On cross-examination, however, claimant’s attorney raised the issue whether the job of a limousine driver required claimant to lift in excess of the limitations prescribed by claimant’s doctor. Petitioners’ expert then conceded that limousine drivers must handle luggage as part of their employment. Nevertheless, the expert contended that this duty would be unlikely to restrict the claimant because he would receive assistance from bellmen and skycaps and, “the way people travel nowadays,” he would not have to lift or carry in excess of his limitations. Although the petitioners’ expert also testified that he had actually placed injured workers as limousine drivers and that his surveys indicated that employers would hire claimant despite his limitations, he acknowledged that he did not know whether any of these employers had ever hired a disabled worker.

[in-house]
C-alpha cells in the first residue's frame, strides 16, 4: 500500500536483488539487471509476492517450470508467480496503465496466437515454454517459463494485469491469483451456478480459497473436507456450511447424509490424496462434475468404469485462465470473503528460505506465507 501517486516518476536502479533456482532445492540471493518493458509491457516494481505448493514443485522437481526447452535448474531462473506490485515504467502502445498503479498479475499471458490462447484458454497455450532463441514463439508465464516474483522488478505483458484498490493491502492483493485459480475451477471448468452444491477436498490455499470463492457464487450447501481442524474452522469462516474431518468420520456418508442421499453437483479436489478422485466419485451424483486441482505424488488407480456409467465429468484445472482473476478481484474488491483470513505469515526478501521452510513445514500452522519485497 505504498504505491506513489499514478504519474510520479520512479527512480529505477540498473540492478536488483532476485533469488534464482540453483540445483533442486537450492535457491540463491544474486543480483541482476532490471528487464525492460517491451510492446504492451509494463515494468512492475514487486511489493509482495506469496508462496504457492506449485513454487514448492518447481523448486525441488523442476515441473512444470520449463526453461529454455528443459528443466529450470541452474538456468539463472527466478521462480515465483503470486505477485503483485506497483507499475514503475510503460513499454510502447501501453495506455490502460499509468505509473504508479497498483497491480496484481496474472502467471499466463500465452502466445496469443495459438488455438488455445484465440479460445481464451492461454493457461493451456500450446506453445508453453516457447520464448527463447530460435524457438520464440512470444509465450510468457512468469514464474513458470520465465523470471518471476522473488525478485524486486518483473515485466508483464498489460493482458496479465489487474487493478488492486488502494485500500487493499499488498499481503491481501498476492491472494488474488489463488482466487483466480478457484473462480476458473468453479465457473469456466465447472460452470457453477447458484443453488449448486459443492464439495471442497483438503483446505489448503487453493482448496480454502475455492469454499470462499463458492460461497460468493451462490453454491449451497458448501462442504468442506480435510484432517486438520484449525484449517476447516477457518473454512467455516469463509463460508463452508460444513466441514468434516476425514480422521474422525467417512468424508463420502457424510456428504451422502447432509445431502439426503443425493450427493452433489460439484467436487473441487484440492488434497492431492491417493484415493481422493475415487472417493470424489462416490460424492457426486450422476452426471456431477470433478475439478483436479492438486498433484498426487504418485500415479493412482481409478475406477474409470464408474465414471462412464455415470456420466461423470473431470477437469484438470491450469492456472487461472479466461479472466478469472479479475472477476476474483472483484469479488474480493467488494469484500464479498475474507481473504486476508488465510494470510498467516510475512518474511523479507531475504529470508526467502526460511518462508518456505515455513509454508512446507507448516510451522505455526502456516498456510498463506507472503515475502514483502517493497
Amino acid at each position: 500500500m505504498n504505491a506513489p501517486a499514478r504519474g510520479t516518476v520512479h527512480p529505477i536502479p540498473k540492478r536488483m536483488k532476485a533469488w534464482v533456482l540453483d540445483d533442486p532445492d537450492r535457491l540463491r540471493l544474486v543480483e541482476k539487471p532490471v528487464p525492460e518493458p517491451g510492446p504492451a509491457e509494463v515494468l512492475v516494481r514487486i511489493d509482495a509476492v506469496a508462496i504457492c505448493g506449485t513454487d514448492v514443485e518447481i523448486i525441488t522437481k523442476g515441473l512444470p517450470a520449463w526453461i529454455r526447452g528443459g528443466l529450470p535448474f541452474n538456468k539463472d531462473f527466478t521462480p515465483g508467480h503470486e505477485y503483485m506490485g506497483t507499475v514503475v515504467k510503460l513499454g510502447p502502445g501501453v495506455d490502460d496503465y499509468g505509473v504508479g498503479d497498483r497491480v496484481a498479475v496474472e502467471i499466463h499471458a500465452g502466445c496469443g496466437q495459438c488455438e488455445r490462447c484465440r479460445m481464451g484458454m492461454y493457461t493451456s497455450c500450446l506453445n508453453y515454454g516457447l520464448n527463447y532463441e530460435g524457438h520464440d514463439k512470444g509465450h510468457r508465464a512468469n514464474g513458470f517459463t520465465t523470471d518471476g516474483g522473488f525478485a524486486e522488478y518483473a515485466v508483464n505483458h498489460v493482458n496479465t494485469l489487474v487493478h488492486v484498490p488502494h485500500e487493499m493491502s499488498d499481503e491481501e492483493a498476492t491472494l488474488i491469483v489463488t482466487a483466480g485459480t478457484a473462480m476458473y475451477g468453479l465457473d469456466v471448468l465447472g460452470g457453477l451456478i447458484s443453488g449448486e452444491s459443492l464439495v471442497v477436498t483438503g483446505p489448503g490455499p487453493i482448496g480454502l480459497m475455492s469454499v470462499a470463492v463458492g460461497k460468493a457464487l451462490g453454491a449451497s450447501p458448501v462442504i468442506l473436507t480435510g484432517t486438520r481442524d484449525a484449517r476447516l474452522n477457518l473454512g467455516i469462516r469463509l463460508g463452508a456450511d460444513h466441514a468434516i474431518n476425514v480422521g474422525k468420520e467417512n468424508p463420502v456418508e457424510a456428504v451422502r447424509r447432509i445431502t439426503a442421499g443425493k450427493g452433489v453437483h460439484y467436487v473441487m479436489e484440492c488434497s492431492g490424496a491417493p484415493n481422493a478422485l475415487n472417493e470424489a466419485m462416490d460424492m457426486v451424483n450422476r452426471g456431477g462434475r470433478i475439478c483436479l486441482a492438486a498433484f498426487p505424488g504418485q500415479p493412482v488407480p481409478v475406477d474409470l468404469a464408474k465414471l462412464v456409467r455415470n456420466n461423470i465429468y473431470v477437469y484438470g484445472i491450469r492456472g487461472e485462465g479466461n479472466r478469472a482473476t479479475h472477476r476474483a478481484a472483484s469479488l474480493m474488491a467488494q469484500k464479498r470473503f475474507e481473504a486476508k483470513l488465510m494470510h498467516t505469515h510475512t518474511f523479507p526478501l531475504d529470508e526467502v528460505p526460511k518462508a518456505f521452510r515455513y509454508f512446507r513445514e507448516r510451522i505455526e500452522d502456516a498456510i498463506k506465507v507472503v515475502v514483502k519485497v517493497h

After considering this evidence, the ALJ issued an award for lost-earning capacity. The ALJ based the award on the claimant’s ability to work as a light-duty delivery driver. Regarding the suitability of work as a limousine driver, the ALJ stated:
Although . . . [petitioners’ expert] minimized the assertion that limousine drivers would be required to handle luggage as part of the job, the undersigned is not bound by this testimony. See Le Duc v. Industrial Comm’n, 116 Ariz. 95, 567 P.2d 1224 (App. 1977). As noted by the court in Le Duc, the type of evidence presented by employment experts is not so completely outside the understanding of an average layman that a contrary conclusion cannot be reached. It is the finding of the undersigned that the limousine position would not be suitable to applicant’s physical limitations.
(Emphasis supplied.) When the ALJ affirmed on administrative review, the petitioners brought this special action. We have jurisdiction pursuant to Ariz. Rev. Stat. Ann. (“A.R.S.”) section 12-120.21(A) and Rule 10, Rules of Procedure for Special Actions.
Petitioners argue that the ALJ must accept their vocational expert’s uncontradicted and unimpeached evidence that the claimant can work as a limousine driver. We disagree. Unlike an uncontradicted medical opinion, which the ALJ must accept Revles v. Industrial Comm’n, 88 Ariz. 67, 74, 352 P.2d 759, 764